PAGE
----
David in this psalm prays to God, in the name of the whole Church, for the continual prosperity of the kingdom which was promised him, and teaches us at the same time, that the true happiness of the godly consists in their being placed under the government of a king who was raised to the throne by the appointment of heaven.
¶ Of Solomon.1
From the inscription of this psalm we cannot determine who was its author. As it is expressly said at the close to be the last of David's prayers, it is more probable that it was composed by him than by Solomon, his successor.2 It may, however, be conjectured that Solomon reduced the prayer of his father into poetical measure, to make it more generally known, and to bring it more extensively into use among the people, -- a conjecture which is not improbable. But as the letter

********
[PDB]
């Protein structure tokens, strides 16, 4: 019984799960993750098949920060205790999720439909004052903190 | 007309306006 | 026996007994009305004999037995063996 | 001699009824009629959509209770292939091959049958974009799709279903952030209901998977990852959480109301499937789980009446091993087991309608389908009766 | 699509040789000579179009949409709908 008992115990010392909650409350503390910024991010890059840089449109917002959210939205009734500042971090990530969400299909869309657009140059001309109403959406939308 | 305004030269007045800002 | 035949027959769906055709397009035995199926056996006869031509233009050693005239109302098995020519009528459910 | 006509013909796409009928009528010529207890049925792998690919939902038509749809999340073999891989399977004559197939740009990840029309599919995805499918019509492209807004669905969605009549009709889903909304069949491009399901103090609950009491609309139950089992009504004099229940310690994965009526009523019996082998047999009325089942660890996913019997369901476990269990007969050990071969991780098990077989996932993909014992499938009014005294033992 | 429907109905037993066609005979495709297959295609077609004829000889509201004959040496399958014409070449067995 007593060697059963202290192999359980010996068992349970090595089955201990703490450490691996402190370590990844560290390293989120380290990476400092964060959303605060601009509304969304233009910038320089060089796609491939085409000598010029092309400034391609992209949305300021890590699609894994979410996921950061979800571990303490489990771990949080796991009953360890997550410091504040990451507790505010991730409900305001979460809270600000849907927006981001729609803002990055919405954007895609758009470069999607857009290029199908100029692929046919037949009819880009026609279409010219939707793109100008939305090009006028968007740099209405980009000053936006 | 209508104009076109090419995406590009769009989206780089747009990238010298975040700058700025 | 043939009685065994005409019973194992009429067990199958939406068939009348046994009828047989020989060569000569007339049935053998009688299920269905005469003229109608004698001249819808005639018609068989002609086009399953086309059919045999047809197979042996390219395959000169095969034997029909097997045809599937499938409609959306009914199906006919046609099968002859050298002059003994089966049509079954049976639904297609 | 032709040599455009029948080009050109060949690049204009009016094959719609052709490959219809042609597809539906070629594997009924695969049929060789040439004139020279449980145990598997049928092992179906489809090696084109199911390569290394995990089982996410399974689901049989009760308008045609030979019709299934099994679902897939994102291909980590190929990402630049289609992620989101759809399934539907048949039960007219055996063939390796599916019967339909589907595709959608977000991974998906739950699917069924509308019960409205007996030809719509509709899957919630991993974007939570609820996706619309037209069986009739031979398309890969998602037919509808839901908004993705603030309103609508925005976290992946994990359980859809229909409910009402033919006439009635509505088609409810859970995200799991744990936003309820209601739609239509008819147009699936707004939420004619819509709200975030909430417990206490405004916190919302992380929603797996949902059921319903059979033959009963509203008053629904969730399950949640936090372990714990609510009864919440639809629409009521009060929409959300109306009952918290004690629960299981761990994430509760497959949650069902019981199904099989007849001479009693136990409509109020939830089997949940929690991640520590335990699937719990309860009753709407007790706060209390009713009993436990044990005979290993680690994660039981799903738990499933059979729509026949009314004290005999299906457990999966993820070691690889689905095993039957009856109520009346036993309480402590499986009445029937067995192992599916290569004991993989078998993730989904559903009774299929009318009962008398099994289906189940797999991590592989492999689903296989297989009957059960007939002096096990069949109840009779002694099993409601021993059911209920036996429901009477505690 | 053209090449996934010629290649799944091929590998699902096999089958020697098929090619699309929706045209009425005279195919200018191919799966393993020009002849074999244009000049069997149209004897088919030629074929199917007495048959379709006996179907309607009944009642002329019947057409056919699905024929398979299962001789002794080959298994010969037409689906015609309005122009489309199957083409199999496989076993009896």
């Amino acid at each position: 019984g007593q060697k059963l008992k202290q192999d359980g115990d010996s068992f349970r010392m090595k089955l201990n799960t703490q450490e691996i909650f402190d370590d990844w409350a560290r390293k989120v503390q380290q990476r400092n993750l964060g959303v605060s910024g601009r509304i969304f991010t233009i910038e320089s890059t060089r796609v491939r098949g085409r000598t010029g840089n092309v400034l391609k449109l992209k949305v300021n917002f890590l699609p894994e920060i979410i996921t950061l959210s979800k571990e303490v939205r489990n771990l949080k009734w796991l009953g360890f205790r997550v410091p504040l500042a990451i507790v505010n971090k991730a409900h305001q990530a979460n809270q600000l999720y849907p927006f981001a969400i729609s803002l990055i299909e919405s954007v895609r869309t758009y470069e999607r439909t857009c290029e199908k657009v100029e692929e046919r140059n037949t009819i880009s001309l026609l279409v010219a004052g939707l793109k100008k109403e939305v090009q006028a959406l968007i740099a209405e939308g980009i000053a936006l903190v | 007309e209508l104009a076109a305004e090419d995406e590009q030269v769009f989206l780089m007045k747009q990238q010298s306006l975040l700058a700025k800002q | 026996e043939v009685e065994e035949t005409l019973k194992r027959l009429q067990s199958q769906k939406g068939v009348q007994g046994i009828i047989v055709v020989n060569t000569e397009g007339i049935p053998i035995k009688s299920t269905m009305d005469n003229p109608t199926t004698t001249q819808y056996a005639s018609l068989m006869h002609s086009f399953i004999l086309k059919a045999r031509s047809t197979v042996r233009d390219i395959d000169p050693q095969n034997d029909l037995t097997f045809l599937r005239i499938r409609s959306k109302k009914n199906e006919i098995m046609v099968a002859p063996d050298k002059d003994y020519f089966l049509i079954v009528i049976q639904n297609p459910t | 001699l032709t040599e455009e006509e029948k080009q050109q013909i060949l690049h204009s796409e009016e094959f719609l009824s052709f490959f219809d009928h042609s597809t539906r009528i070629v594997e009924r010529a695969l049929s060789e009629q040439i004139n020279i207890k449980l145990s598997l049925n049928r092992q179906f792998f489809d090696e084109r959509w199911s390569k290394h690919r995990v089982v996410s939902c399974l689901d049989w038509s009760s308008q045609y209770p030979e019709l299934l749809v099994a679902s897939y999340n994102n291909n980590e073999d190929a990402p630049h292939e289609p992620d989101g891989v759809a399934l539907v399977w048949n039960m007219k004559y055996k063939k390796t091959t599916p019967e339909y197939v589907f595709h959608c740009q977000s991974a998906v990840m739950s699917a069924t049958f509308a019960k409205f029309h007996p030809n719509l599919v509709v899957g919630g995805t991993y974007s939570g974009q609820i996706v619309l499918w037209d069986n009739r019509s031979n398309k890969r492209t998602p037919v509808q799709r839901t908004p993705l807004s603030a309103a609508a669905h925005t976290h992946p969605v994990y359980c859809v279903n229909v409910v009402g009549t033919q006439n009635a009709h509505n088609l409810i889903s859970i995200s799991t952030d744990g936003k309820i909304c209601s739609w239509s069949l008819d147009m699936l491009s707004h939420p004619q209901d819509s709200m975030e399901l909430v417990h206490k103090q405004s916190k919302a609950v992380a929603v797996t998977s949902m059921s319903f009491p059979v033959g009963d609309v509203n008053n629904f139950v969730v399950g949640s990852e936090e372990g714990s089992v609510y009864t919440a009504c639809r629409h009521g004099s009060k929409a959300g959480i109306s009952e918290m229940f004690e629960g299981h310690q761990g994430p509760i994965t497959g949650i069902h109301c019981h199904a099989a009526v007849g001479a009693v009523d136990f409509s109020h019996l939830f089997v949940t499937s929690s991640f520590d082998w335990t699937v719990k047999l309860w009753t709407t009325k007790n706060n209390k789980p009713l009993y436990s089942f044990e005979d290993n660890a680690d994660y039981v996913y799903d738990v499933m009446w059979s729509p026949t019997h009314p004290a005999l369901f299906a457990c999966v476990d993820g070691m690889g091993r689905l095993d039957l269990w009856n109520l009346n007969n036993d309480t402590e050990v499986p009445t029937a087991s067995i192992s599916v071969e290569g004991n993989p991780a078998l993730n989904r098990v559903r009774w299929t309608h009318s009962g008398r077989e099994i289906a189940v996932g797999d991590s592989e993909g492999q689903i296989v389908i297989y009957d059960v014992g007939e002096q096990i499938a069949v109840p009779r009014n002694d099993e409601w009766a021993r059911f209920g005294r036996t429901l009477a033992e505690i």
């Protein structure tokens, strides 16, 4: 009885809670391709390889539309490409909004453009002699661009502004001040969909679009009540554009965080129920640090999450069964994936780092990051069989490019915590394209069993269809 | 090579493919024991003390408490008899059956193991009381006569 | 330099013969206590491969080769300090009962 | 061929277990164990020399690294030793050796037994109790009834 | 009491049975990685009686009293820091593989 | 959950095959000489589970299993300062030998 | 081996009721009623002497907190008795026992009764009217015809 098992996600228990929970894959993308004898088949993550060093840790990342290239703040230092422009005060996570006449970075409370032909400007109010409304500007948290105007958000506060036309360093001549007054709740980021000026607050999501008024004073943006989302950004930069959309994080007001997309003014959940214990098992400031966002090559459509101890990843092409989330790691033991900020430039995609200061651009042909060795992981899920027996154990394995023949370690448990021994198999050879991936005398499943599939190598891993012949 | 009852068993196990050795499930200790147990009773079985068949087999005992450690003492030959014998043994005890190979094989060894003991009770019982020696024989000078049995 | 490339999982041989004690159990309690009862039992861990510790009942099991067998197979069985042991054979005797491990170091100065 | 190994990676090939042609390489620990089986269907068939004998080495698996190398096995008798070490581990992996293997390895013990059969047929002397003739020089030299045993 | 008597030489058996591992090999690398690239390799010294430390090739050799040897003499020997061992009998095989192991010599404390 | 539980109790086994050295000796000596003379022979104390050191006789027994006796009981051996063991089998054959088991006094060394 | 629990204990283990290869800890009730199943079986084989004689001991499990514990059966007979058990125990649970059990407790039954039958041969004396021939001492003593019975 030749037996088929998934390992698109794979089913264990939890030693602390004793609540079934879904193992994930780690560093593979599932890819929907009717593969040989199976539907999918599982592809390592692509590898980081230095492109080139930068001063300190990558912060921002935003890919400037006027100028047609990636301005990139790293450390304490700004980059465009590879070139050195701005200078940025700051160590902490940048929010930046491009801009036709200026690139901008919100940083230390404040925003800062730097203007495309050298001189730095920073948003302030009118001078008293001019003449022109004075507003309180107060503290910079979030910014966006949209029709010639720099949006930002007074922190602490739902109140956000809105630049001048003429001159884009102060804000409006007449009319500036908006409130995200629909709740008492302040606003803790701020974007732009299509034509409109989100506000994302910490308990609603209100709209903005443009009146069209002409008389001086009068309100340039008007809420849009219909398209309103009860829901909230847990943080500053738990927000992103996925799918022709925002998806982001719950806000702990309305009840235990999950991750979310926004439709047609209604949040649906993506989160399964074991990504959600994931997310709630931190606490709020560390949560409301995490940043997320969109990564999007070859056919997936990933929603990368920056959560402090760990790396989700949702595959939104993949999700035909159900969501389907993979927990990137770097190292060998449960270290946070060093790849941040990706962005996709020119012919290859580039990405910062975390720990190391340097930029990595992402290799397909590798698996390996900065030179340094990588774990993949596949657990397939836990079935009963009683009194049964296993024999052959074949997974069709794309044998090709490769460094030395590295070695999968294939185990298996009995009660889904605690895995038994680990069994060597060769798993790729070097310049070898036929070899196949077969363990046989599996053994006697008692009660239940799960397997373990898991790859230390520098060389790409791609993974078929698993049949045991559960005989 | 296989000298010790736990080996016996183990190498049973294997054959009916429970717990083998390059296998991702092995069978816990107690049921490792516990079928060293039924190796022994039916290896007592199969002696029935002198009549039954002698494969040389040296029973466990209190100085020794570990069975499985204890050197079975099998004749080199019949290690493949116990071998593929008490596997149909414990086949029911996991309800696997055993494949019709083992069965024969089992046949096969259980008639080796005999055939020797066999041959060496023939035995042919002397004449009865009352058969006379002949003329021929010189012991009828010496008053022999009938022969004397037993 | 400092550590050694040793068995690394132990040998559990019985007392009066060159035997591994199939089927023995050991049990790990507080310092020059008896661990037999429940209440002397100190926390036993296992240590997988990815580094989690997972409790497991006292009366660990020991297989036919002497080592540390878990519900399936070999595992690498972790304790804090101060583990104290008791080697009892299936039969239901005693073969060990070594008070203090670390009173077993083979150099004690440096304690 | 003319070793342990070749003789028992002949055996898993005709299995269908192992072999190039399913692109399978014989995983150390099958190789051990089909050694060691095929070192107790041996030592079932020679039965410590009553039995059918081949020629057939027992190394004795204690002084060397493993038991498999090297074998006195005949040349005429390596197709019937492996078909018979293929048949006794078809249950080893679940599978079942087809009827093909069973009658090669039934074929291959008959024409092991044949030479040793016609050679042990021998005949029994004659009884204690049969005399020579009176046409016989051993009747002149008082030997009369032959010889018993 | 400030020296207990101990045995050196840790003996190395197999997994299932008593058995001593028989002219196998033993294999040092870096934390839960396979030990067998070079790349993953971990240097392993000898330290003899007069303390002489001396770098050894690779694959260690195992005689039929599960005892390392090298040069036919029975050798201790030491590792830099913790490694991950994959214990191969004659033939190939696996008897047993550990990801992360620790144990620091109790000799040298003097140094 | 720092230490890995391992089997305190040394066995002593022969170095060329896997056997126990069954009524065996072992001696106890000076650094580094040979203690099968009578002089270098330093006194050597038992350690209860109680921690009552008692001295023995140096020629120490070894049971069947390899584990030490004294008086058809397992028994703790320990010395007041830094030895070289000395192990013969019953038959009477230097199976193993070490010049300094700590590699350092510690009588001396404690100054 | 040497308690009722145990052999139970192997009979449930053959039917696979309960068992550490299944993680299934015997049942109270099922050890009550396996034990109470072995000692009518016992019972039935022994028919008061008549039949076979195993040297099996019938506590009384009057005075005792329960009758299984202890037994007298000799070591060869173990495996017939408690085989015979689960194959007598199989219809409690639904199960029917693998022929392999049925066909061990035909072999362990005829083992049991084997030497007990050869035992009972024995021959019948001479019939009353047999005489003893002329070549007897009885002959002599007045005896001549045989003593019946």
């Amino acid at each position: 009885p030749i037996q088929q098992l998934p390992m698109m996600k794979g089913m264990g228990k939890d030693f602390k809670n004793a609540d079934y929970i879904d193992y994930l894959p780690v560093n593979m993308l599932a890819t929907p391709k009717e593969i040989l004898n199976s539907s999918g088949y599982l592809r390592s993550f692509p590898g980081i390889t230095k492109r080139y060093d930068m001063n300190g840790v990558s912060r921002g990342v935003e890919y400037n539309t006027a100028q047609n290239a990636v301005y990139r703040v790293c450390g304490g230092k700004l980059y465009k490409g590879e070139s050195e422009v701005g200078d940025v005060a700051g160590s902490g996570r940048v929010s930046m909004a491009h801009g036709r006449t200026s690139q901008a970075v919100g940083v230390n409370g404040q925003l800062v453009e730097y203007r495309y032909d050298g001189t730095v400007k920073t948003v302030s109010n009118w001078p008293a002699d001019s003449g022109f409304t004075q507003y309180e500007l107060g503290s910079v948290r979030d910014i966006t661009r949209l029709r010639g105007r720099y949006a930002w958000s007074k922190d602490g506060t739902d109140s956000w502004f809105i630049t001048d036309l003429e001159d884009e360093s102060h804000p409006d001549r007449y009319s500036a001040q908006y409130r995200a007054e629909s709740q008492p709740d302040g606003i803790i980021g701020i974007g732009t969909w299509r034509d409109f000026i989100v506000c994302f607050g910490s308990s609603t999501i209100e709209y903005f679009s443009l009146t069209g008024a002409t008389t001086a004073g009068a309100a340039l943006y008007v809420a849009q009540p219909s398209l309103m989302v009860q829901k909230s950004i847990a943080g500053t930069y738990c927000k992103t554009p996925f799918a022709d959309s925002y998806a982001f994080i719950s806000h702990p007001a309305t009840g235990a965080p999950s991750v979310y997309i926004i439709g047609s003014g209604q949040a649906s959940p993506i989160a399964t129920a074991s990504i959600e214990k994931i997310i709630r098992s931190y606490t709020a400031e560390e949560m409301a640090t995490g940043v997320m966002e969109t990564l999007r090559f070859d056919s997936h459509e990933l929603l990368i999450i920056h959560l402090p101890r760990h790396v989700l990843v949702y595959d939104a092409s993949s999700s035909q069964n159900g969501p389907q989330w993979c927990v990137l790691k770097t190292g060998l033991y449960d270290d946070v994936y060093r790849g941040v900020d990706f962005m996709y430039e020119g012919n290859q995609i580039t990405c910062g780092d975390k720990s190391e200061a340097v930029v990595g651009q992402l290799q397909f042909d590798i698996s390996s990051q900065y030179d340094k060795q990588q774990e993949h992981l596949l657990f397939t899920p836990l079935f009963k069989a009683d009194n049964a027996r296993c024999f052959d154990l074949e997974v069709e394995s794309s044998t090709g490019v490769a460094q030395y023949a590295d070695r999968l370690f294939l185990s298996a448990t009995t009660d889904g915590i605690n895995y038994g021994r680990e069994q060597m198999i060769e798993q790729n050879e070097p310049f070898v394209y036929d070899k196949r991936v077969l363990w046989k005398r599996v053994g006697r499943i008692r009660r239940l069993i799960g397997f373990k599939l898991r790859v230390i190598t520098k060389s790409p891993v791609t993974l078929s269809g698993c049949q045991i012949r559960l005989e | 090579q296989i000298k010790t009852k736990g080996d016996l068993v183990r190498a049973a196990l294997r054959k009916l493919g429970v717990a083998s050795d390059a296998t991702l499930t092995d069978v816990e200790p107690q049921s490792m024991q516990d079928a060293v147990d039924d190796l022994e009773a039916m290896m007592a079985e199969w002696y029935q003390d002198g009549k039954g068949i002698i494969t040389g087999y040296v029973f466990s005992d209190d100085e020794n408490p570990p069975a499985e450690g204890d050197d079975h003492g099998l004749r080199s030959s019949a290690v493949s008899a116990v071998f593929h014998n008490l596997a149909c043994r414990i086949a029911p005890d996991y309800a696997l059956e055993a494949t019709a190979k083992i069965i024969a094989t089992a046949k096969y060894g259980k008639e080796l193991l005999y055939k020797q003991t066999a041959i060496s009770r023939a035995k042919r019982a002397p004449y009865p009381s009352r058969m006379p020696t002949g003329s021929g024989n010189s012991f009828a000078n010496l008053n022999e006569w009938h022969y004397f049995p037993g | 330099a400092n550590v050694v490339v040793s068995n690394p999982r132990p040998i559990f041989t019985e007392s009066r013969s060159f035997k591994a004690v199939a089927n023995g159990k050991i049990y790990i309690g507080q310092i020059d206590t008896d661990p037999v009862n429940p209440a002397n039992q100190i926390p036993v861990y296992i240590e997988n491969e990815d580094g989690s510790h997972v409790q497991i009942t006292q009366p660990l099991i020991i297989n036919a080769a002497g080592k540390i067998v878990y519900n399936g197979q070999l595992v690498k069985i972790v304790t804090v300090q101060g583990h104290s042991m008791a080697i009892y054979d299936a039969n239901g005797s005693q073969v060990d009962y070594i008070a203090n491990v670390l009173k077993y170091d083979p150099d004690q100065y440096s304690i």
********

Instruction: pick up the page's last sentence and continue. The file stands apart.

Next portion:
1 "Ou, pour Solomon." -- Fr. marg. "Or, for Solomon." The prefix
2 To this it may be added, as Dathe observes, that "Solomon could not, without the imputation of vanity, have predicted in such strains the glory of his reign, the admiration with which he would be regarded by other nations, and the happiness of his subjects, arising from his prudence and virtue." The same writer adds, "But while David, or the inspired author, whoever he was, predicted the prosperity of Solomon's reign, the promise given (<120701>2 Samuel 7) of that greatest and best of kings, who was afterwards to arise in the family of David, seems to have been brought before his mind. This is the reason that the description given is, in various respects, more suited to the reign of the Messiah than to the reign of Solomon."
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